2. His omnipotence is not only seen in the original creation, but also in the new creation, for which we eagerly wait.
3. God is able to create new things (Matthew 3:9), even bringing life out of death (Romans 4:17).
4. His awesome power is manifested continually and daily in the preservation of his own creation (Colossians 1:17; Psalm 36:6; 145:14-16; Hebrews 1:3).
5. It is gloriously manifested in the resurrection of his Son (Romans 1:3).
6. Also, in that great redemption accomplished in his humiliation and exaltation (Luke 1:65-69; Ephesians 1:19).
7. His power is promised to his own in gathering them and preserving them as his own people, even unto this day (Ephesians 3:20). This he does by converting them, again using his power (Psalm 51:13; 2 Corinthians 4:7-11; Romans 1:16), and keeping them (1 Peter 1:5).
8. He continually restrains evil in wicked and ungodly people (Romans 9:17,22).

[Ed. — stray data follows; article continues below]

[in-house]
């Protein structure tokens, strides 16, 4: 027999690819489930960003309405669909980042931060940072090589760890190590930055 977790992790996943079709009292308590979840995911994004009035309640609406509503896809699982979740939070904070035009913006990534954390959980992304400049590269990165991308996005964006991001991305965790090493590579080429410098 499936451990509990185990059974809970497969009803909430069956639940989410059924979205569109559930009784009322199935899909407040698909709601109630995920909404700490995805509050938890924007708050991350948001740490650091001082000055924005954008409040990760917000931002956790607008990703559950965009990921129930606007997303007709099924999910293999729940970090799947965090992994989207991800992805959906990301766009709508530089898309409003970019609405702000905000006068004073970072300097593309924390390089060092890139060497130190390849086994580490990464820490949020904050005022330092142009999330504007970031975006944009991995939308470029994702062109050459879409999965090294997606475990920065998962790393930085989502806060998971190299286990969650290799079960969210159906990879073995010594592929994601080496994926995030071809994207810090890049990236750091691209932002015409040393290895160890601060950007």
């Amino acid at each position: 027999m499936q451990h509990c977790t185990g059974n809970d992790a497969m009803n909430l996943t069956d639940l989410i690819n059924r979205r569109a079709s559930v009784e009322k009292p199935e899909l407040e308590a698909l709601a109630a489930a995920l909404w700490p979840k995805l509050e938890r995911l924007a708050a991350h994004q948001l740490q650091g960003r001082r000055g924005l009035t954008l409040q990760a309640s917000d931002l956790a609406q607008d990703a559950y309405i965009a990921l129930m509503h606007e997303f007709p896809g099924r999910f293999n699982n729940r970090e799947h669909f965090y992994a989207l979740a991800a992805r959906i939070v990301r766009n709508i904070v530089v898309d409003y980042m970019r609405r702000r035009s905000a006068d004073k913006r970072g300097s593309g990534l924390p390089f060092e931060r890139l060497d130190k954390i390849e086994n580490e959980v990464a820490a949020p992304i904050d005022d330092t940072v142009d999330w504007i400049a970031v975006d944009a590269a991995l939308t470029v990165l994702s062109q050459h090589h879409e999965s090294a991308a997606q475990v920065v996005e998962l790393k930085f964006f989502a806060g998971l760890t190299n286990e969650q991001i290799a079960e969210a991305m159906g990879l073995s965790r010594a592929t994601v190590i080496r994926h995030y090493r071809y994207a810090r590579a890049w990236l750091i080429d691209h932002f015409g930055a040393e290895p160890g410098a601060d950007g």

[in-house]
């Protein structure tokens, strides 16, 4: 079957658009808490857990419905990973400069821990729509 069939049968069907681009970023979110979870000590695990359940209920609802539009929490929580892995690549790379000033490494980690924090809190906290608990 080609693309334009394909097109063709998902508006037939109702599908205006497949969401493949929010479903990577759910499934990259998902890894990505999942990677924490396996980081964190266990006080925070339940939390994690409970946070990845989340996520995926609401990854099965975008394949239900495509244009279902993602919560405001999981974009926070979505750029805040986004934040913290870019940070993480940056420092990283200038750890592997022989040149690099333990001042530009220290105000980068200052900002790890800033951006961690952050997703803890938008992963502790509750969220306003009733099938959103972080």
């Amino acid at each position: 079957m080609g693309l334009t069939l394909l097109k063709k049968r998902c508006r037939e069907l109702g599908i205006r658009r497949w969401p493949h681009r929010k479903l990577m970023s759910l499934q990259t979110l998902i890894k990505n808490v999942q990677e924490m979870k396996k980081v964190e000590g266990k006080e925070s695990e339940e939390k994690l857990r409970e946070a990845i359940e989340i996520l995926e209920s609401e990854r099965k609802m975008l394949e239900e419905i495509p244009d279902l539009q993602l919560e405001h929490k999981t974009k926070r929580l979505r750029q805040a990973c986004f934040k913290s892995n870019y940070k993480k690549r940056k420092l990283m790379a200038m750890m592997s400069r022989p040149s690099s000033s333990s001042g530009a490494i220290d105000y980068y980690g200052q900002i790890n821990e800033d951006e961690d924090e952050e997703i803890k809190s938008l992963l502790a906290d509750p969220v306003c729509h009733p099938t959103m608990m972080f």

God's power is manifested
The Westminster Confession (2:2) says that God does not derive any glory from his creatures, but only manifests his own glory, in, by, unto, and upon them... Here we have a case in point, where God delegates his (miraculous) power and authority to Moses, "I have made thee a god to Pharaoh." Also, Aaron is God's spokesman and messenger as he accompanies his brother in the confrontation before the king of Egypt. His power is all the more manifested in Pharaoh by fashioning him in such a way as to resist his will and yet having respect to Pharaoh as a responsible and moral being. God's power is seen in his multiplying his signs and wonders amidst all the land, and at the same time sparing his own people, that showing that his power is not blind and capricious, but serves his all-wise purpose. His power is seen in the Egyptians, a pagan and idolatrous people, confessing, albeit unwillingly, that Jehovah is the true and awesome God. Something that must not be missed is in v.6: God's power is seen in working a childlike obedience in both Moses and Aaron, to accomplish his will.